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Tuesday, September 16, 2008

Urgent Portland Predatory Towing Alert! Sergeant's Towing running tow scam on public property!





Tow scam targets wheelchair users, persons with legal disability placards!
McCall’s Waterfront Park is scene of tow heists!

By Sean Cruz

For the past year or more, Sergeant’s Towing has been running a towing scam in plain sight in front of the former McCall’s Restaurant at Waterfront Park.

The notorious patrol towing company has been taking vehicles from the publicly-owned parking lot with no contract or authority from the City of Portland to do so.

The City of Portland has just determined that a Portland man, whose wheelchair-enabled van was towed from the McCalls lot by a Sergeant’s tow thug, will get his money back.

Sergeant’s driver took the vehicle knowing he was leaving someone in a wheelchair without his vehicle!

That’s what is so egregious about this particular towing scam—it targets people in wheelchairs (but not just in wheelchairs!)!

The McCall’s lot contains several spaces reserved for vehicles marked with disabled placards, and a small forest of Sergeant’s signs that appear to be posted deliberately to confuse the public.

Some of the Sergeant’s signs posted throughout the lot state that a disability placard AND a McCall’s Restaurant permit must both be visible on the vehicle.

But McCall’s Restaurant has been closed for more than a year! There ARE no McCall’s Restaurant permits!

The predatory patrol towing victim parked in the lot on a Sunday afternoon intending to take a brisk wheel around the park. He parked his van in a space where the sign states that both the disability placard AND McCall’s permit must be displayed.

But McCall’s was an empty building! It was a Sunday! He’s been in a wheelchair for more than 15 years! The van has a wheelchair lift!

The reason that none of these facts were a deterrent was because he was precisely the sort of “customer” the scam is designed to snare!

Sergeant’s has no contract or authority to post its signs or tow vehicles from that parking lot.

That is a measure of the arrogance one finds rampant among patrol towers.

Anyone whose vehicle was towed from McCall’s in the past year should contact the City about getting your money back.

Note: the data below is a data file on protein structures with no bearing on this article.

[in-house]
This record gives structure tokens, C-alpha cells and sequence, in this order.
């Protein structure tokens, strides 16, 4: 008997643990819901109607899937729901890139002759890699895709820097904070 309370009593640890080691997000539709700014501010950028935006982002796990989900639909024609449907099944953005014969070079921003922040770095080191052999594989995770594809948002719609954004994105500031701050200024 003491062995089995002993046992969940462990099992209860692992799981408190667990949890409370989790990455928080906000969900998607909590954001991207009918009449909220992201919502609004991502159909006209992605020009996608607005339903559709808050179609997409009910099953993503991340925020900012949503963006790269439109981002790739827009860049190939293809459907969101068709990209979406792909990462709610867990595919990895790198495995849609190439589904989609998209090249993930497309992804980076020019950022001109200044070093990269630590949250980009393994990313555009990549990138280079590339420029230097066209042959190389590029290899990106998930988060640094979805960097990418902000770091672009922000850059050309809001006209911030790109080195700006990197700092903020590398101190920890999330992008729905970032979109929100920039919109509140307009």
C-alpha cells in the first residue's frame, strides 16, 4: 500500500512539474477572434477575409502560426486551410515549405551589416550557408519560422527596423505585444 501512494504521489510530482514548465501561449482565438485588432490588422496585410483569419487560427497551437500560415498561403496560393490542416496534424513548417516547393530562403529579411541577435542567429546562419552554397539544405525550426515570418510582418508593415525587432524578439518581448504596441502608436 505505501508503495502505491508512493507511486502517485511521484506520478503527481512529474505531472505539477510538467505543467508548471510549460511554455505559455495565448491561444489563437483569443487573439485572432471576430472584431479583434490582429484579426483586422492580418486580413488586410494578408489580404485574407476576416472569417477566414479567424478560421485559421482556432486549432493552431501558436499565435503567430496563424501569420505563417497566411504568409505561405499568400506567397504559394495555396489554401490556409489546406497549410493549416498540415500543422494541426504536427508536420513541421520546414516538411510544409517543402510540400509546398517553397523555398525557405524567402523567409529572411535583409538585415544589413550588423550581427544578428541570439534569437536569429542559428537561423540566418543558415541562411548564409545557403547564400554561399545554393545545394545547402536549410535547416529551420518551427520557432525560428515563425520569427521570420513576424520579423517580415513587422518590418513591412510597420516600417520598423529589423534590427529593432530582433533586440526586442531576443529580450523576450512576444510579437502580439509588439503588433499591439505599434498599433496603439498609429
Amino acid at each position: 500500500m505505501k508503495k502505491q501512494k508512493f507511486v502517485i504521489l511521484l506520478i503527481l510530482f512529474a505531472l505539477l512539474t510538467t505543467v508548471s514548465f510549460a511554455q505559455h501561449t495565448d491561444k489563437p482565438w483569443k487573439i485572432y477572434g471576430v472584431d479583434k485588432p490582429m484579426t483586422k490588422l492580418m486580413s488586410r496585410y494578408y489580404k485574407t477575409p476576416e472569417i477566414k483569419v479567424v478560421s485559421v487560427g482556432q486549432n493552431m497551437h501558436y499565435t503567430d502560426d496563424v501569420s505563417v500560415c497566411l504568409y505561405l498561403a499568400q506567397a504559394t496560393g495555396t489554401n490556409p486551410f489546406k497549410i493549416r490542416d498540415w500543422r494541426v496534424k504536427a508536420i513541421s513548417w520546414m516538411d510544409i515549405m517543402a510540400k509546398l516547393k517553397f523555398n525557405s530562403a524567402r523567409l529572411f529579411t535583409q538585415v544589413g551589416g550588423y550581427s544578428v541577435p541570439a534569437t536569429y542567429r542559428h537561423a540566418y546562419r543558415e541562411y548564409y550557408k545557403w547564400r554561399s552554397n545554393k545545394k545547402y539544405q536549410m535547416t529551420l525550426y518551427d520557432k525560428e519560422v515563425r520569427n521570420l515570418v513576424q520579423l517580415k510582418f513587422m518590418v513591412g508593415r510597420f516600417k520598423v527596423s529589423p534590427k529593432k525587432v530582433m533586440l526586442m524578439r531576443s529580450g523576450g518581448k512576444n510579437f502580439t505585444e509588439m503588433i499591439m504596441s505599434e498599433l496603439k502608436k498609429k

One wonders where else Sergeant’s is pulling these scams.

Many thanks to Tim Barrett for bulldogging this case to a successful conclusion.

Oregonians (and visitors to the state) owe a debt of gratitude to Mr. Barrett for providing Senator Gordly’s office with his research on patrol towing in other states prior to the 2007 Legislative Session.

That information, which included the 9th U.S. Circuit Court’s ruling upholding California’s ban on patrol towing, gave us the legal foundation for Senate Bill 431 and Senate Bill 116. Both bills passed on unanimous votes.

The Circuit’s Court’s language is now embodied in Oregon Statute as Section 1 of Senate Bill 116 (2007).

As you can see, there remains some legislative work yet to be done regarding predatory patrol towing.

The accompanying photos of the McCall’s parking lot were taken by Sean Cruz the day after the wheelchair-enabled van was towed.

10 comments:

artsasinic said...

Last time I checked, Oregon law states that anyone with a handicap permit can park in any handicap slot. That sign wouldn't have been legal even if the restaurant was still open

Tim Barrett said...

I hope the Portland Tribune and the Mercury pick up on this scoop.

Not surprisingly, this furthers my position that 'predatory' or even 'parking lot infraction' tow companies with agreements with 'property owners' will often see these properties as permanent HARVESTING GROUNDS. It seems almost as if they believe that they have negotiated never-ending mineral rights for a property (in the form of vehicle harvesting rights), and that property remains in their control, regardless of how many times the 'property ownership' has changed or if property ownership on record even exists anymore.